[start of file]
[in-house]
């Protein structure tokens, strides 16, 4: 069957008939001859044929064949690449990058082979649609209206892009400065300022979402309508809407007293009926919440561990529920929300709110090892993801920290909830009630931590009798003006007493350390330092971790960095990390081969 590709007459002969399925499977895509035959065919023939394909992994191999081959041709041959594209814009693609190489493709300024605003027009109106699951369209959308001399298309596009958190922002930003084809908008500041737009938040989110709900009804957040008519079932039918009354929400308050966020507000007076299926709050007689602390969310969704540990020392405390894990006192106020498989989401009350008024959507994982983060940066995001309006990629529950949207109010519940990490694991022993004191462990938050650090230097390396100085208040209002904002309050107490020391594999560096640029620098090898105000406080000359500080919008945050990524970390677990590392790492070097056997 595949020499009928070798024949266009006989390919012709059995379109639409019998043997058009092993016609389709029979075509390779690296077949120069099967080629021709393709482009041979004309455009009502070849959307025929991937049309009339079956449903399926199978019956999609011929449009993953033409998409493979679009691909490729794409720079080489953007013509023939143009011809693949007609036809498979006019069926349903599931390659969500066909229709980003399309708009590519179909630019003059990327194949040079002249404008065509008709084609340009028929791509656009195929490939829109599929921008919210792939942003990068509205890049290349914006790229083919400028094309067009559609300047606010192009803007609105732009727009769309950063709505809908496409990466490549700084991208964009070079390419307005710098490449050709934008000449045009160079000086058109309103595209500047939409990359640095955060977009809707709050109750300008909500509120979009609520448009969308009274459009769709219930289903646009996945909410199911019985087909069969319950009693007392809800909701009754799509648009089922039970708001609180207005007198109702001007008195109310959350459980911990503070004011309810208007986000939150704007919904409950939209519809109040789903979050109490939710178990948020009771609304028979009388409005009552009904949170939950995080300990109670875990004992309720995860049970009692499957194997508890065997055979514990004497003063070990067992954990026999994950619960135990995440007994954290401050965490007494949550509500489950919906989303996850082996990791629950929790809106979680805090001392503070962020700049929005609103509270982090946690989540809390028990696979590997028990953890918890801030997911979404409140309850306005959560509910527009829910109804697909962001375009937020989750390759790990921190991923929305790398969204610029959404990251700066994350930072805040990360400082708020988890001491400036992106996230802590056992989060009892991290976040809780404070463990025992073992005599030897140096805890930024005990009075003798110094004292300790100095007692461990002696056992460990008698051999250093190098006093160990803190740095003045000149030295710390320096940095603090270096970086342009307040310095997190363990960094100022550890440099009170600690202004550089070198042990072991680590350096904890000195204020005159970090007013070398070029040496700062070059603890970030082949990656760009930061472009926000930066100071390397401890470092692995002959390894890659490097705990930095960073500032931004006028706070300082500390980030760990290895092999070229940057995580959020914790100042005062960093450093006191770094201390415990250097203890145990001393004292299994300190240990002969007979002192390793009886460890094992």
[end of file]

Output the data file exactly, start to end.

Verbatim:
[in-house]
């Protein structure tokens, strides 16, 4: 069957008939001859044929064949690449990058082979649609209206892009400065300022979402309508809407007293009926919440561990529920929300709110090892993801920290909830009630931590009798003006007493350390330092971790960095990390081969 590709007459002969399925499977895509035959065919023939394909992994191999081959041709041959594209814009693609190489493709300024605003027009109106699951369209959308001399298309596009958190922002930003084809908008500041737009938040989110709900009804957040008519079932039918009354929400308050966020507000007076299926709050007689602390969310969704540990020392405390894990006192106020498989989401009350008024959507994982983060940066995001309006990629529950949207109010519940990490694991022993004191462990938050650090230097390396100085208040209002904002309050107490020391594999560096640029620098090898105000406080000359500080919008945050990524970390677990590392790492070097056997 595949020499009928070798024949266009006989390919012709059995379109639409019998043997058009092993016609389709029979075509390779690296077949120069099967080629021709393709482009041979004309455009009502070849959307025929991937049309009339079956449903399926199978019956999609011929449009993953033409998409493979679009691909490729794409720079080489953007013509023939143009011809693949007609036809498979006019069926349903599931390659969500066909229709980003399309708009590519179909630019003059990327194949040079002249404008065509008709084609340009028929791509656009195929490939829109599929921008919210792939942003990068509205890049290349914006790229083919400028094309067009559609300047606010192009803007609105732009727009769309950063709505809908496409990466490549700084991208964009070079390419307005710098490449050709934008000449045009160079000086058109309103595209500047939409990359640095955060977009809707709050109750300008909500509120979009609520448009969308009274459009769709219930289903646009996945909410199911019985087909069969319950009693007392809800909701009754799509648009089922039970708001609180207005007198109702001007008195109310959350459980911990503070004011309810208007986000939150704007919904409950939209519809109040789903979050109490939710178990948020009771609304028979009388409005009552009904949170939950995080300990109670875990004992309720995860049970009692499957194997508890065997055979514990004497003063070990067992954990026999994950619960135990995440007994954290401050965490007494949550509500489950919906989303996850082996990791629950929790809106979680805090001392503070962020700049929005609103509270982090946690989540809390028990696979590997028990953890918890801030997911979404409140309850306005959560509910527009829910109804697909962001375009937020989750390759790990921190991923929305790398969204610029959404990251700066994350930072805040990360400082708020988890001491400036992106996230802590056992989060009892991290976040809780404070463990025992073992005599030897140096805890930024005990009075003798110094004292300790100095007692461990002696056992460990008698051999250093190098006093160990803190740095003045000149030295710390320096940095603090270096970086342009307040310095997190363990960094100022550890440099009170600690202004550089070198042990072991680590350096904890000195204020005159970090007013070398070029040496700062070059603890970030082949990656760009930061472009926000930066100071390397401890470092692995002959390894890659490097705990930095960073500032931004006028706070300082500390980030760990290895092999070229940057995580959020914790100042005062960093450093006191770094201390415990250097203890145990001393004292299994300190240990002969007979002192390793009886460890094992």